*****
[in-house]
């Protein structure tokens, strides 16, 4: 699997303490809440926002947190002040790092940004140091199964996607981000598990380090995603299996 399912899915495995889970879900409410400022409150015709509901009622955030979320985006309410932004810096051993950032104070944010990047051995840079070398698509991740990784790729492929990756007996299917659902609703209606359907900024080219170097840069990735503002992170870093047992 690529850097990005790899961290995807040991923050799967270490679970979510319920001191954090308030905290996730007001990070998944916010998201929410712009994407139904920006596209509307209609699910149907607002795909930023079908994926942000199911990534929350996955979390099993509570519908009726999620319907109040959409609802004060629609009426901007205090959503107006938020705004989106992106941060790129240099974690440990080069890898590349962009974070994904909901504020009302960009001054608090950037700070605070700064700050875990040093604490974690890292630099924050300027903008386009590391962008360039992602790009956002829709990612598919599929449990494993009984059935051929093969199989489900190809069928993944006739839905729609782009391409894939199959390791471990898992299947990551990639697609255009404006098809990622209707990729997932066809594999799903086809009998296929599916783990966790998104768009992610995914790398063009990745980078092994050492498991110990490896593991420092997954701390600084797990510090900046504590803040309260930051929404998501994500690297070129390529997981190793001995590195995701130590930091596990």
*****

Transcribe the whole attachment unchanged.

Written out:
[in-house]
């Protein structure tokens, strides 16, 4: 699997303490809440926002947190002040790092940004140091199964996607981000598990380090995603299996 399912899915495995889970879900409410400022409150015709509901009622955030979320985006309410932004810096051993950032104070944010990047051995840079070398698509991740990784790729492929990756007996299917659902609703209606359907900024080219170097840069990735503002992170870093047992 690529850097990005790899961290995807040991923050799967270490679970979510319920001191954090308030905290996730007001990070998944916010998201929410712009994407139904920006596209509307209609699910149907607002795909930023079908994926942000199911990534929350996955979390099993509570519908009726999620319907109040959409609802004060629609009426901007205090959503107006938020705004989106992106941060790129240099974690440990080069890898590349962009974070994904909901504020009302960009001054608090950037700070605070700064700050875990040093604490974690890292630099924050300027903008386009590391962008360039992602790009956002829709990612598919599929449990494993009984059935051929093969199989489900190809069928993944006739839905729609782009391409894939199959390791471990898992299947990551990639697609255009404006098809990622209707990729997932066809594999799903086809009998296929599916783990966790998104768009992610995914790398063009990745980078092994050492498991110990490896593991420092997954701390600084797990510090900046504590803040309260930051929404998501994500690297070129390529997981190793001995590195995701130590930091596990």